[28] France, S.J., Rosner, B.S., Hansen, P.C., Calvin, C., Talcott, J.B., Richardson, A.J., Stein, J.F. (2002). Auditory frequency discrimination in adult developmental dyslexics. Perception & Psychophysics, 2002, 64 (2), 169-179.

[29] Mistlberger, R.E., Bergmann, B.M., Rechtschaffen, A. (1987). Relationships among wake episode lengths, contiguous sleep episode lengths, and electroencephalographic delta waves in rats with suprachiasmatic nuclei lesions. Sleep, 10(1), 12-24.

[30] Clarke, A.R., Barry, R.J., McCarthy, R., Selikowitz, M. (2001). EEG-defined subtypes of children with attention-deficit/hyperactivity disorder. Clinical neurophysiology: official journal of the International Federation of Clinical Neurophysiology, 1 November 2001, volume 112, issue 11, 2098-2105.

[31] Buzsáki, G (2005). Theta rhythm of navigation: link between path integration and landmark navigation, episodic and semantic memory. Hippocampus, 15 (7): 827–40.

[32] Weiss, S., Müller, H.M., Rappelsberger, P. (2000). Theta synchronization predicts efficient memory encoding of concrete and abstract nouns. Neuroreport: 3 August 2000, volume 11, issue 11, 2357-2361.

[33] Lazzaro, I., Gordon, E., Li, W., Lim, C.L., Plahn, M., Whitmont, S., Clarke, S., Barry, R.J., Dosen, A., Meares, R. (1999). Simultaneous EEG and EDA measures in adolescent attention deficit hyperactivity disorder. Int J Psychophysiol. 1999 Nov; 34(2): 123-34.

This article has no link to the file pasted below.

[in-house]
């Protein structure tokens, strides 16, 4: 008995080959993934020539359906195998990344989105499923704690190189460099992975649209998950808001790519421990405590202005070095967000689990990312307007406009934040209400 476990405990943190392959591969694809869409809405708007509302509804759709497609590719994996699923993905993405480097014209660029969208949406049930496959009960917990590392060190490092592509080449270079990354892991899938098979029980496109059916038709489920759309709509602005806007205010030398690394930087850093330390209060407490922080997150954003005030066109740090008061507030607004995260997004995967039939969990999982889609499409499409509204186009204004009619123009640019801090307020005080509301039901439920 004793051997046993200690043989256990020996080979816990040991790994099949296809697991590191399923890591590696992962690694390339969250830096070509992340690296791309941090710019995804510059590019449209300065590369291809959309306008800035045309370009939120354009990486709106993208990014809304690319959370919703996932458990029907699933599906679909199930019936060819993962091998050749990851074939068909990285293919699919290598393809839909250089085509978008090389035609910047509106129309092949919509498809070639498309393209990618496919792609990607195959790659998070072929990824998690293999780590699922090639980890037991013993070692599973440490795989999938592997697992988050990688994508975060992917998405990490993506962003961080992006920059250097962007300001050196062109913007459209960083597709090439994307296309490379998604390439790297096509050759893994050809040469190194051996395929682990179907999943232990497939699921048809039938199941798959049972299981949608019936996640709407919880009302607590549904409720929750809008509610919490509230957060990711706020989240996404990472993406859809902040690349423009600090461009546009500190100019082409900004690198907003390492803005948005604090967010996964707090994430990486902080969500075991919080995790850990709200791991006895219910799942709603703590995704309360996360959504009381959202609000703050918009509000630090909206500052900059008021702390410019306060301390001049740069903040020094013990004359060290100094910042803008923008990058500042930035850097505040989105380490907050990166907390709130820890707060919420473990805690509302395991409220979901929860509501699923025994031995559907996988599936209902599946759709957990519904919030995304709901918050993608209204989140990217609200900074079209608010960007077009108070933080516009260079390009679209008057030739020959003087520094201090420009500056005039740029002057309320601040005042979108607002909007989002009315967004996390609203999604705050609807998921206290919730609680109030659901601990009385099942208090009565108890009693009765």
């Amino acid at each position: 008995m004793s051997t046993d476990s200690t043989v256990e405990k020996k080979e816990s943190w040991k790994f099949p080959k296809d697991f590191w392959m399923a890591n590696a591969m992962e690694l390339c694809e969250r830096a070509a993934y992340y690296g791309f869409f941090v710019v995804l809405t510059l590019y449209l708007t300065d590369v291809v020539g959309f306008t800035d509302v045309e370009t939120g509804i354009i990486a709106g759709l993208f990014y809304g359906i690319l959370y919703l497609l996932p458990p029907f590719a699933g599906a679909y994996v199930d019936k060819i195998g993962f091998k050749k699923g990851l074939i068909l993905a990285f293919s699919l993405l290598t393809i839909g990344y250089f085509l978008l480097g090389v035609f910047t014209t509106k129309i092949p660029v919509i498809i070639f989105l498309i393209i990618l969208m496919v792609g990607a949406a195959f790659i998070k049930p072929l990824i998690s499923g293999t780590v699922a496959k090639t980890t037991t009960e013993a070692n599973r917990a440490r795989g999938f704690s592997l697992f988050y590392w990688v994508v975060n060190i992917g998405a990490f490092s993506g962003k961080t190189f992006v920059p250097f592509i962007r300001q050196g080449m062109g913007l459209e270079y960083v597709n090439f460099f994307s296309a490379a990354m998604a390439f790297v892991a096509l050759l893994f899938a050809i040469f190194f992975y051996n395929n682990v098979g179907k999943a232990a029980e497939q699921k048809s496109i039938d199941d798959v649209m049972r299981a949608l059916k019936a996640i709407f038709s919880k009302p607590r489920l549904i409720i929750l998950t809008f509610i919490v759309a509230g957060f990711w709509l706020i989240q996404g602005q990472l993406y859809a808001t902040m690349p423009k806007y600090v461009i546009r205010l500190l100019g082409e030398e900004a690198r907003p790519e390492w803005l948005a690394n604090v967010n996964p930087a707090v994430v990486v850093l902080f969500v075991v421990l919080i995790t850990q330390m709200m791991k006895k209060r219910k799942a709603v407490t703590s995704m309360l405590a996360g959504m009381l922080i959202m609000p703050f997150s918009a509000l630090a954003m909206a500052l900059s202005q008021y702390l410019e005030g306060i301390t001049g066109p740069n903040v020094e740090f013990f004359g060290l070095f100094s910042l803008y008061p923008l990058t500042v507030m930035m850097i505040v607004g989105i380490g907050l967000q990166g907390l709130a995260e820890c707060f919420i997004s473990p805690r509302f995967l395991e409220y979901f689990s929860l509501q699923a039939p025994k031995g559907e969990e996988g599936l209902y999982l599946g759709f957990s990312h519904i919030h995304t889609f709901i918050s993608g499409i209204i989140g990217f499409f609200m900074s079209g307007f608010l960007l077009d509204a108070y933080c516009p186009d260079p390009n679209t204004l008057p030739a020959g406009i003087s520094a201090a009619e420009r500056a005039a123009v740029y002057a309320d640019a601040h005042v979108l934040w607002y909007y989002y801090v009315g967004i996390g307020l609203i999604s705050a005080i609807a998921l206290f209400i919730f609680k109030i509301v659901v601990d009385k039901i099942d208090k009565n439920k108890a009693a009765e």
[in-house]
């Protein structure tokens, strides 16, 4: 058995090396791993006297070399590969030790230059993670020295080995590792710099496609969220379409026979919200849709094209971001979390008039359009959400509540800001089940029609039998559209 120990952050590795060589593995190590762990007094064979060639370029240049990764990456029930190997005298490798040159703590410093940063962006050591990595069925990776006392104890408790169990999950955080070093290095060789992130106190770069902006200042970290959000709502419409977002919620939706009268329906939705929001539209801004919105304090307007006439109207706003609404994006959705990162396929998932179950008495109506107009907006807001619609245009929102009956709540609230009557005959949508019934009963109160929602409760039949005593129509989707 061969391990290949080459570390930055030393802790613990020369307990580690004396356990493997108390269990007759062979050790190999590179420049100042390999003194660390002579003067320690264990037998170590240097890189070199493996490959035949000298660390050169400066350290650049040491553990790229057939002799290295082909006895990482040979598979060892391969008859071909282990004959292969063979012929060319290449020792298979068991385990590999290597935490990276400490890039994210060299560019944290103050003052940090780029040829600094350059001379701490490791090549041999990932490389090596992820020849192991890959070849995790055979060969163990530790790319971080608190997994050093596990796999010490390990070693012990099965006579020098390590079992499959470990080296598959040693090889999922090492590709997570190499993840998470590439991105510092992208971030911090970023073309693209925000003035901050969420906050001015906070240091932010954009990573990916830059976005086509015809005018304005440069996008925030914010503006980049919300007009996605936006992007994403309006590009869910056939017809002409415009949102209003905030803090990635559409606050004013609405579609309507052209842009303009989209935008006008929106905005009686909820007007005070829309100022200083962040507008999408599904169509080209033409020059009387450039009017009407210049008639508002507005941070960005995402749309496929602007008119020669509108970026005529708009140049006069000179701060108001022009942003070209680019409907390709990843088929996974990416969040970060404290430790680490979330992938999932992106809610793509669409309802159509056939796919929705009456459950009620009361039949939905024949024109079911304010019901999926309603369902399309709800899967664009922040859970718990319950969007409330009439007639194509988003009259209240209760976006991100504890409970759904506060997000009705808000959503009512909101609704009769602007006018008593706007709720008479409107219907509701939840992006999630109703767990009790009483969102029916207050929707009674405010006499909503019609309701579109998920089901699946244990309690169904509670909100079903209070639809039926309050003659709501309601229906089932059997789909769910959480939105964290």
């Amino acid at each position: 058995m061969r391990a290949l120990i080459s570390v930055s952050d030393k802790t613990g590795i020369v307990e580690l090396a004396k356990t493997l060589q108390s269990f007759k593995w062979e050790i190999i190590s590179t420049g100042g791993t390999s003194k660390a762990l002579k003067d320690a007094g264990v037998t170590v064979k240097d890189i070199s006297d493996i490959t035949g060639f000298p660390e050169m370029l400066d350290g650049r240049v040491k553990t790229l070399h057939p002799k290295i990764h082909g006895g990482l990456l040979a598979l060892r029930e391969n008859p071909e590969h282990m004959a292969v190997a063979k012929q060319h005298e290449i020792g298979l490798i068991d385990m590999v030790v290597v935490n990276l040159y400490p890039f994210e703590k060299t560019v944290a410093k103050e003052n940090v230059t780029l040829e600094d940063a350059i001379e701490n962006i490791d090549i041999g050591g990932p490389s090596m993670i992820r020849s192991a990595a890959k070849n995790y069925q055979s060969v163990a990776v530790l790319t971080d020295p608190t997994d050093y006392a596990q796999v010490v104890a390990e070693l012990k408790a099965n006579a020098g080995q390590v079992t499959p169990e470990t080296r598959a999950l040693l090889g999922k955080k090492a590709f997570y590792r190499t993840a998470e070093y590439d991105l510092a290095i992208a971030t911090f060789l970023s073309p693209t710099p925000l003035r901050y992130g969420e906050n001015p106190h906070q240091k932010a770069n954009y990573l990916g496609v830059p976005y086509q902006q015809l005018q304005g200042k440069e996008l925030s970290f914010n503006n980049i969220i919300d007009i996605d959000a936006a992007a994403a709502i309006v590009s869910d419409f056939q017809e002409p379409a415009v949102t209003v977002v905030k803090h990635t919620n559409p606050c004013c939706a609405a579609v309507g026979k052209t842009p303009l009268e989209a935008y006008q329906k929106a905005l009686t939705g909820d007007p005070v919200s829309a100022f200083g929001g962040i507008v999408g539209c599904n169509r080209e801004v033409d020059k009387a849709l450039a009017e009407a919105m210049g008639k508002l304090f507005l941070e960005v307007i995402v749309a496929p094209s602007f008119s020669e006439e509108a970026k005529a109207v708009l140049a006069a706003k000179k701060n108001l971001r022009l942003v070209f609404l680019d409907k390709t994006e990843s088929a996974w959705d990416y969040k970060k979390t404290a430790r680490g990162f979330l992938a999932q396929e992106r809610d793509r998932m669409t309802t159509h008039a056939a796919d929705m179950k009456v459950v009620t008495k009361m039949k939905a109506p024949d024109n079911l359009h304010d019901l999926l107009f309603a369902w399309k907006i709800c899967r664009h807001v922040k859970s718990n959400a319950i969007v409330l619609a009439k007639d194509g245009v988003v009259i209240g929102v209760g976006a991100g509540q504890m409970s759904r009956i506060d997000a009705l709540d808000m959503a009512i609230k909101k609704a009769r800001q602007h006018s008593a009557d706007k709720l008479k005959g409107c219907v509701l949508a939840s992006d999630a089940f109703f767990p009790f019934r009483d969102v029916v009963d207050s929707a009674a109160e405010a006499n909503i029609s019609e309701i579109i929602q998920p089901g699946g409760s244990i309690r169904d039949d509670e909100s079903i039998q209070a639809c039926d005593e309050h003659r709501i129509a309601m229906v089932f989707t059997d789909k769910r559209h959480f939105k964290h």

[34] Kliempt, P., Ruta, D., Ogston, S., Landeck, A., Martay, K. (1999). Hemispheric-synchronisation during anaesthesia: a double-blind randomised trial using audiotapes for intra-operative nociception control. Anaesthesia, 1999, 54, 769–773.

[35] Carter, J.L., Russell, H.L. (1981). A Pilot Investigation of Auditory and Visual Entrainment of Brain Wave Activity in Learning Disabled Boys. Paper presented at the Annual International Convention of The Council for Exceptional Children (59th, New York, April 1981, Session A-3).

[36] Blanchet, A., Batt, M., Trognon, A., Masse, L. (2005). The hidden structure of interaction: from neurons to culture patterns. Amsterdam, IOS Press, 2005.

[37] Heffner, M., Greco, L.A., Eifert, G.H. (2003). Pretend You Are a Turtle: Children's Responses to Metaphorical versus Literal Relaxation Instructions. Child & Family Behavior Therapy, Volume 25, Issue 1, 2003.

We are here to help you find effective, long lasting and affordable solutions.

There is no article related with this content yet.